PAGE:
Sunday, 22 July 2012

Half Full or half empty?

I see in yesterday's Guardian that we are being accused as a Nation of being a lot of whingers. In fact it is even suggested that while the Games are here we might add 'moaning' as an Olympic event in its own right.

Only yesterday a friend and I were talking about the way in which the BBC do seem to have come down with Headline News on every so-called disaster - G4S, the planned strikes, the use of the armed forces - if it is a Headline on the six o'clock news, then it is one of doom and gloom. There is
never a mention of the fact the the magnificent Stadium was completed on time and under budget, or that hundreds of people are doing sterling work getting everything ready.

Having been in Amateur dramatics for a few years I know that in the weeks before the production everything seems to go wrong. You think it will never be good enough. 'It'll be alright on the night' is almost a National saying. So I really do think we should stop the moaning and grousing and wait and see.

Peter Catterall, editor of the journal of National Identities, says that as a Nation we do tend to think in terms of what could go wrong rather than what could go right. Shall we all, in this week running up to the Opening Ceremony, make a conscious effort to be optimistic and up-beat, to say that it is all going to be marvellous. Yes, there will be hiccups. But if they are well enough rehearsed then no-one will notice them.

I do however disagree with a bit in the German Der Spiegel when they say that the global enthusiasm for the 2012 Olympics is not shared by the Brits. I am sure most people have been truly amazed and heartened by the cheering crowds that have greeted the Olympic torch wherever it has gone.

So here's wishing all those - the planners, the organisers, the officials, the competitors - concerned in any way with the games the very best of luck for the forthcoming event. I sincerely hope that absolutely everything runs like clockwork and that at the end it makes us all proud to be British. Today's event at the Champs Elysee when hopefully Bradley Wiggins wins the Tour do France (keep your fingers crossed for him) should start us all off in the right mood.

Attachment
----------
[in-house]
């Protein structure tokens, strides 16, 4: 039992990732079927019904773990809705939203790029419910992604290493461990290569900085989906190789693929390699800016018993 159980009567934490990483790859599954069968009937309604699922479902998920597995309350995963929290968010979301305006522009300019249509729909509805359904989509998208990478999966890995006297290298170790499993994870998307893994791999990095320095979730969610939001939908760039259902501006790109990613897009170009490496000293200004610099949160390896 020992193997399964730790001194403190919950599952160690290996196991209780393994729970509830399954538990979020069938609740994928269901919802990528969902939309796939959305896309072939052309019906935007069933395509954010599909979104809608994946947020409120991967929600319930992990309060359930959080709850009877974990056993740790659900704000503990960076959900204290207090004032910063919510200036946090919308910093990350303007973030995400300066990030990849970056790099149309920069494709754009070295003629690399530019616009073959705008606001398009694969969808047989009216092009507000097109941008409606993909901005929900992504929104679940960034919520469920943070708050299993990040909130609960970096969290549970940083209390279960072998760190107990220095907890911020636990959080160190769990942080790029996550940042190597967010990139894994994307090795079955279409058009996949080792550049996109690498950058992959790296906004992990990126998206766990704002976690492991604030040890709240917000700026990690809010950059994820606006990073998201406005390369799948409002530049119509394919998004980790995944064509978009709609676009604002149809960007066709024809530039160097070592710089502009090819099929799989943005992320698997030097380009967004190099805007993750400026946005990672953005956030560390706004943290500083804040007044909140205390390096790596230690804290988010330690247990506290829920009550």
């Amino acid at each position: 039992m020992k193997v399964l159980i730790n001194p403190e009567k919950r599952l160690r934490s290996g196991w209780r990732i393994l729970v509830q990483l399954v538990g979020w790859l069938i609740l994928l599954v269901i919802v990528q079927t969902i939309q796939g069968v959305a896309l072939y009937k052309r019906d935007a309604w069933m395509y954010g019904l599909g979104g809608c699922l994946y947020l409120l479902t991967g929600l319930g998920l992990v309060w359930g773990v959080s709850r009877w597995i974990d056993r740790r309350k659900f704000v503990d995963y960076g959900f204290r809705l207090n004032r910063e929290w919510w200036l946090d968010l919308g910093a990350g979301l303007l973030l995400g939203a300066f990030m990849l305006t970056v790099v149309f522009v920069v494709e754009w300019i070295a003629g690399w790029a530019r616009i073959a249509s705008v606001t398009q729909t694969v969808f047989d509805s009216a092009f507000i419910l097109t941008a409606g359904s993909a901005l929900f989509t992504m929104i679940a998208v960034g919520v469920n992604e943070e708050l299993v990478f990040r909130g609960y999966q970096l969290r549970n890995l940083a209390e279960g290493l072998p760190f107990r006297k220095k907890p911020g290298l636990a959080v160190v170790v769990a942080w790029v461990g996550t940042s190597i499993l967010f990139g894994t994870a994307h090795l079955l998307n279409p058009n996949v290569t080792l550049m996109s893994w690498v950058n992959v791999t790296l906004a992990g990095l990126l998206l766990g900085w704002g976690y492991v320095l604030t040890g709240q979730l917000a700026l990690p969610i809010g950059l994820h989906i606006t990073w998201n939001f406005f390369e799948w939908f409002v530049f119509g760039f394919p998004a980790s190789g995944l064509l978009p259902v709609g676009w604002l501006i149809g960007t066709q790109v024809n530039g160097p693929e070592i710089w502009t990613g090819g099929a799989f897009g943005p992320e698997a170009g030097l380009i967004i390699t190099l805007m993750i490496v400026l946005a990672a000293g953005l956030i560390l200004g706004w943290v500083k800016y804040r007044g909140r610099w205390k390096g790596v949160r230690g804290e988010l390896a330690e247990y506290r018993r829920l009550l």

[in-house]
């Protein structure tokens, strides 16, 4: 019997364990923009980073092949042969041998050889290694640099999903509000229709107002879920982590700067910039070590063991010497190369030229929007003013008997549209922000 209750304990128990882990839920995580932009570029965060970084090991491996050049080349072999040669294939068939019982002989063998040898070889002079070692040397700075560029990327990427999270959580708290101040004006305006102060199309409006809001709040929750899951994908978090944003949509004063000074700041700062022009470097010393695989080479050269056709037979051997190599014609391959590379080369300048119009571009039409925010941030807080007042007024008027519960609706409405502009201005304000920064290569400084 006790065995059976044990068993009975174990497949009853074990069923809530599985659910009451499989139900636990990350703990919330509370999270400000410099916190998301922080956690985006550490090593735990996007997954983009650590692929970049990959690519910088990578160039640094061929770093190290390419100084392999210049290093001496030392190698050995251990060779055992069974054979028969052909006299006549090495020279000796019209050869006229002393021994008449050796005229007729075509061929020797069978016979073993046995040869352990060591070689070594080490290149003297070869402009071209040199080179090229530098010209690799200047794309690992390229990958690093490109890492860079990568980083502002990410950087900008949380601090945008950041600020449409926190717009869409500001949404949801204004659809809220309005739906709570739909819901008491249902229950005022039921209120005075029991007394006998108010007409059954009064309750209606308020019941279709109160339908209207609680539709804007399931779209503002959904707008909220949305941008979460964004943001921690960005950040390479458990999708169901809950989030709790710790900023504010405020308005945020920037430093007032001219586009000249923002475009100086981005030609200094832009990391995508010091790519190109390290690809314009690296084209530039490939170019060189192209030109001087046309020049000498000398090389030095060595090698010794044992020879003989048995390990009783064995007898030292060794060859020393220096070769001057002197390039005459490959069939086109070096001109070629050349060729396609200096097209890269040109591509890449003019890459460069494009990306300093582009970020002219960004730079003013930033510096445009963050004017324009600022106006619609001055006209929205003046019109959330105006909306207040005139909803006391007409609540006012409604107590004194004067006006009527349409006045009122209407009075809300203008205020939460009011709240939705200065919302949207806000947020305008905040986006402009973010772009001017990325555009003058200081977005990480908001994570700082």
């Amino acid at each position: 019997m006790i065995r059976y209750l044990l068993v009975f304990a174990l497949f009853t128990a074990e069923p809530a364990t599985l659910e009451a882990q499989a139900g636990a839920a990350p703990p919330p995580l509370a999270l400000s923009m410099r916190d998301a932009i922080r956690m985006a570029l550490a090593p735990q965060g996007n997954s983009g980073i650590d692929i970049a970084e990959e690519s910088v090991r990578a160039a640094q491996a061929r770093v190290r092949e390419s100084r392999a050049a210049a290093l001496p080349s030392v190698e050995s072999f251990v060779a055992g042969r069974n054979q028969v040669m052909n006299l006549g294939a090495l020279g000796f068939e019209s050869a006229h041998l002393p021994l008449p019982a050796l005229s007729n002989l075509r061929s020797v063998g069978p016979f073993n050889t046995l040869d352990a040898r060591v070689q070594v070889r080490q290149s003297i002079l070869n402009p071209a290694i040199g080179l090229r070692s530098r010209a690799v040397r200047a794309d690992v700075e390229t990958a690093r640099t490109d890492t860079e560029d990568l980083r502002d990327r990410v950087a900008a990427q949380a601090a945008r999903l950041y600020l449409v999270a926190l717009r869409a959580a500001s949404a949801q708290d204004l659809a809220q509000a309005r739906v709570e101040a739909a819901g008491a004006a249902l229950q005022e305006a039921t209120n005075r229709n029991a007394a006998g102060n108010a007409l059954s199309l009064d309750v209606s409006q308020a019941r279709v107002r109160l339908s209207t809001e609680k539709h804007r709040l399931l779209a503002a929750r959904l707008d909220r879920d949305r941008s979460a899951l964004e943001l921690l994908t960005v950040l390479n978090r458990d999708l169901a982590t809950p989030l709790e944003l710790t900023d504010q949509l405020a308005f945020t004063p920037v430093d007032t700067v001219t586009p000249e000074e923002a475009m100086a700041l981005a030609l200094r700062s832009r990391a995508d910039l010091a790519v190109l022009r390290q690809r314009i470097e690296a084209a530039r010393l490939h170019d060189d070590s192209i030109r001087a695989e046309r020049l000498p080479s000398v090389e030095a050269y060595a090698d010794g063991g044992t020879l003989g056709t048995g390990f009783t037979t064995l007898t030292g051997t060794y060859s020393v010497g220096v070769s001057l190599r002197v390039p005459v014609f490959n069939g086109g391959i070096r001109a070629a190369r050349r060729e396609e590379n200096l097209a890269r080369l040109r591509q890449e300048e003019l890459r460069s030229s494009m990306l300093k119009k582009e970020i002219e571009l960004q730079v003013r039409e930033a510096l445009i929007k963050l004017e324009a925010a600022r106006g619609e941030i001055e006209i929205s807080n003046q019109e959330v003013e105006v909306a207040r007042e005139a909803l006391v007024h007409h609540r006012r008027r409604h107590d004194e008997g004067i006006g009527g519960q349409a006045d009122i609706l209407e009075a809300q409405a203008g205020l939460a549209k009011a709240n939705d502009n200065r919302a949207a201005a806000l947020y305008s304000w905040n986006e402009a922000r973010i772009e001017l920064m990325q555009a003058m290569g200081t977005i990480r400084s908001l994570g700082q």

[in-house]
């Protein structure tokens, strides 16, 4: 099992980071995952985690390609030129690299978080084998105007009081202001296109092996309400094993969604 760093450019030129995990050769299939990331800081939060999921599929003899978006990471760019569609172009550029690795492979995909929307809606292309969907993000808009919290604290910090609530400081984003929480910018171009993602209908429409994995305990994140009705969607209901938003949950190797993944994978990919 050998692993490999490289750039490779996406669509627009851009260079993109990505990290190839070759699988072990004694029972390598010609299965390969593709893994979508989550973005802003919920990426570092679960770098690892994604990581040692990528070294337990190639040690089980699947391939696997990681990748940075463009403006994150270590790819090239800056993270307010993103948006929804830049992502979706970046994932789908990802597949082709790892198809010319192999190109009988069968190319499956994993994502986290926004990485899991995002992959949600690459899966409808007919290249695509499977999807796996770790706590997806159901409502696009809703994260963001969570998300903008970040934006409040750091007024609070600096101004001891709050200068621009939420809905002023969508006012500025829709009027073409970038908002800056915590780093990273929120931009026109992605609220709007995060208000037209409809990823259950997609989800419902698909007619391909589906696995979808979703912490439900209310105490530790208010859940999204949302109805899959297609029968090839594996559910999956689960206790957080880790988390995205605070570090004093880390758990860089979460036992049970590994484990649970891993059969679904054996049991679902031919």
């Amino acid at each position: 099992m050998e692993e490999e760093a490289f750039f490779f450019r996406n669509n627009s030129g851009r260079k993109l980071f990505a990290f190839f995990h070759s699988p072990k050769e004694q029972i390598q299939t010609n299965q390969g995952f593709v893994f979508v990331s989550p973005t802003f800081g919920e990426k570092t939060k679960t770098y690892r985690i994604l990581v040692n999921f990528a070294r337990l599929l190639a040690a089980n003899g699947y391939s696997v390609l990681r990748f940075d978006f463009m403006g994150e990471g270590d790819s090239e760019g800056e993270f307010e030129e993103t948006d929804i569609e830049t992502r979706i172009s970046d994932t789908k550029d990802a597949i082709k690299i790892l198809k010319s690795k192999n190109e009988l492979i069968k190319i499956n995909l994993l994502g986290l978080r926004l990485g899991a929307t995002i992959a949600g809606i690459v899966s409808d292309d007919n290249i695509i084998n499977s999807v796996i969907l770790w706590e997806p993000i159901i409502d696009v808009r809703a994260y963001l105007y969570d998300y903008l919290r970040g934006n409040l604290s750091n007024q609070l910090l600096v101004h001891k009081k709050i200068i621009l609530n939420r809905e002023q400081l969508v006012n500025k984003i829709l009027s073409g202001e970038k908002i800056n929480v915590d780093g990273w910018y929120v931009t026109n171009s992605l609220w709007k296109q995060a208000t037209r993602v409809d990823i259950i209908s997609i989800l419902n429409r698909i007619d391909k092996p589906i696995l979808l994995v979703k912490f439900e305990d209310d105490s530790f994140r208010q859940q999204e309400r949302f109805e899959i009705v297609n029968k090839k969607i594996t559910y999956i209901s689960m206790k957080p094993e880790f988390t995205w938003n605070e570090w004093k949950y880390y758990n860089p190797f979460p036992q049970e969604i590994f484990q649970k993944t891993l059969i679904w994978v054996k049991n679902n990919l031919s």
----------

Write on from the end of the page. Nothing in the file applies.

To end on an amusing note there is a nice little story about Rafa Nadal (who has pulled out of the Games, sadly). In the Beijing Olympics British cycling gold medallist, Jamie Staff, met Rafa late one night in the laundry. Jamie says that Rafa was pushing all his laundry in together - whites, reds, blues - the lot. He says he really wanted to say to Rafa 'Dude, you're going to have a nightmare with that. You can't put all that lot in together.' But he didn't. I suppose that is one of the downsides of winning so much money at tennis (or any sport) that you never need to do your own washing.

15 comments:

Elizabeth said...

Yes, sadly, I have heard a lot of grousing!
I do think we should make an effort to enjoy the whole thing.
ps. The American uniforms were made in.......China! hmm....

Tom Stephenson said...

You might have noticed that I am one of the whingers, Weave. This is one of the few things I agree with David Starkey about - I hate to be told to enjoy something and refuse to be whipped up into a patriotic frenzy by a load of criminal bankers and the Coca Cola company, who will not allow me to arrange my sausages into the Olympic logo for fear of upsetting the sponsors.

Eryl said...

Most of the Olymic stuff has passed me by (except for the pettion signing I've been doing to get the sponsers to refuse the huge tax break they've been offered). I have little interest in sport so have kept my head in a book, but I do hope those who are interested enjoy it. Though, I have to say I agree with Tom (above), and despise the commercial aspect of it all.

Joanne said...

Better London than Chicago. The trip up the Tri-State to visit a friend in Wisconsin would have been impossible!